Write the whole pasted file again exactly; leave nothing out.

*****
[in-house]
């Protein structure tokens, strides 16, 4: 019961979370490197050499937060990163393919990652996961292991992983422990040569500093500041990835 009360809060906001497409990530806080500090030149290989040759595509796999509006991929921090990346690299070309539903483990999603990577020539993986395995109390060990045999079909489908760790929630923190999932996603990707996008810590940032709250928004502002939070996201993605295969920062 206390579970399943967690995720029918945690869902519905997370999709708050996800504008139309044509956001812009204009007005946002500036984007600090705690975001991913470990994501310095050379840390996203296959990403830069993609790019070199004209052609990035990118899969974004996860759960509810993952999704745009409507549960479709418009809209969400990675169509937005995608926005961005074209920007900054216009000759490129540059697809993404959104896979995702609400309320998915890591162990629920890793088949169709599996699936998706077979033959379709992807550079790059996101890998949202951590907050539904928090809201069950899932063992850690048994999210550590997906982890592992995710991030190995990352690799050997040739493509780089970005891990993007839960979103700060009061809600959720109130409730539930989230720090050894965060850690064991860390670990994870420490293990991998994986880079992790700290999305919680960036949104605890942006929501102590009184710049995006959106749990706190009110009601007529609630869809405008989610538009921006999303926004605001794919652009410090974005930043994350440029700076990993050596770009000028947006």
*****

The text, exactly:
[in-house]
């Protein structure tokens, strides 16, 4: 019961979370490197050499937060990163393919990652996961292991992983422990040569500093500041990835 009360809060906001497409990530806080500090030149290989040759595509796999509006991929921090990346690299070309539903483990999603990577020539993986395995109390060990045999079909489908760790929630923190999932996603990707996008810590940032709250928004502002939070996201993605295969920062 206390579970399943967690995720029918945690869902519905997370999709708050996800504008139309044509956001812009204009007005946002500036984007600090705690975001991913470990994501310095050379840390996203296959990403830069993609790019070199004209052609990035990118899969974004996860759960509810993952999704745009409507549960479709418009809209969400990675169509937005995608926005961005074209920007900054216009000759490129540059697809993404959104896979995702609400309320998915890591162990629920890793088949169709599996699936998706077979033959379709992807550079790059996101890998949202951590907050539904928090809201069950899932063992850690048994999210550590997906982890592992995710991030190995990352690799050997040739493509780089970005891990993007839960979103700060009061809600959720109130409730539930989230720090050894965060850690064991860390670990994870420490293990991998994986880079992790700290999305919680960036949104605890942006929501102590009184710049995006959106749990706190009110009601007529609630869809405008989610538009921006999303926004605001794919652009410090974005930043994350440029700076990993050596770009000028947006």